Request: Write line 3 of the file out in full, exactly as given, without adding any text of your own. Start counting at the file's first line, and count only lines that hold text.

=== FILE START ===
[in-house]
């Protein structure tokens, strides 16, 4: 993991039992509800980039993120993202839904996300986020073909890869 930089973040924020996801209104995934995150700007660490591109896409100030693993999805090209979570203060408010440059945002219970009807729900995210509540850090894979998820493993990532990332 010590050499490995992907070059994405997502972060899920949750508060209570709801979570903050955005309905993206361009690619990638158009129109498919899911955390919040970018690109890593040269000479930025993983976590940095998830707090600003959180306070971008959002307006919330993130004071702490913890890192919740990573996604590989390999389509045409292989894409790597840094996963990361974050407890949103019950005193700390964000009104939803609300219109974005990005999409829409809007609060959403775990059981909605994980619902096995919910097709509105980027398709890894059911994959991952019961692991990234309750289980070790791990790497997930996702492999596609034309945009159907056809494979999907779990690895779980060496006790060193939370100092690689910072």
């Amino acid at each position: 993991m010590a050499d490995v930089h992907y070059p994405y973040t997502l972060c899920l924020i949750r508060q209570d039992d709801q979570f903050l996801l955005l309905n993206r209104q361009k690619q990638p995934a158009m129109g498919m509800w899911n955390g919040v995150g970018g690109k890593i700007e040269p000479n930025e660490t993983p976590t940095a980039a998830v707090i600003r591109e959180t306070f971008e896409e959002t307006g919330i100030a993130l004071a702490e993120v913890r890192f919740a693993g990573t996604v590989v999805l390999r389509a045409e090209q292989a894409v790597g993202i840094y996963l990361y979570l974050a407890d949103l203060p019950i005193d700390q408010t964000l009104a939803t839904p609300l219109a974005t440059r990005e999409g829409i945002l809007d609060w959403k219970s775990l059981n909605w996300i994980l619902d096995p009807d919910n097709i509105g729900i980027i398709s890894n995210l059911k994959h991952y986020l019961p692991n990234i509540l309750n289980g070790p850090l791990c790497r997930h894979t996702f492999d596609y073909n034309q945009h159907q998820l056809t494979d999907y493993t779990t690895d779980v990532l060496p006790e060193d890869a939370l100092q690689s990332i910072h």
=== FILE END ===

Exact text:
């Amino acid at each position: 993991m010590a050499d490995v930089h992907y070059p994405y973040t997502l972060c899920l924020i949750r508060q209570d039992d709801q979570f903050l996801l955005l309905n993206r209104q361009k690619q990638p995934a158009m129109g498919m509800w899911n955390g919040v995150g970018g690109k890593i700007e040269p000479n930025e660490t993983p976590t940095a980039a998830v707090i600003r591109e959180t306070f971008e896409e959002t307006g919330i100030a993130l004071a702490e993120v913890r890192f919740a693993g990573t996604v590989v999805l390999r389509a045409e090209q292989a894409v790597g993202i840094y996963l990361y979570l974050a407890d949103l203060p019950i005193d700390q408010t964000l009104a939803t839904p609300l219109a974005t440059r990005e999409g829409i945002l809007d609060w959403k219970s775990l059981n909605w996300i994980l619902d096995p009807d919910n097709i509105g729900i980027i398709s890894n995210l059911k994959h991952y986020l019961p692991n990234i509540l309750n289980g070790p850090l791990c790497r997930h894979t996702f492999d596609y073909n034309q945009h159907q998820l056809t494979d999907y493993t779990t690895d779980v990532l060496p006790e060193d890869a939370l100092q690689s990332i910072h």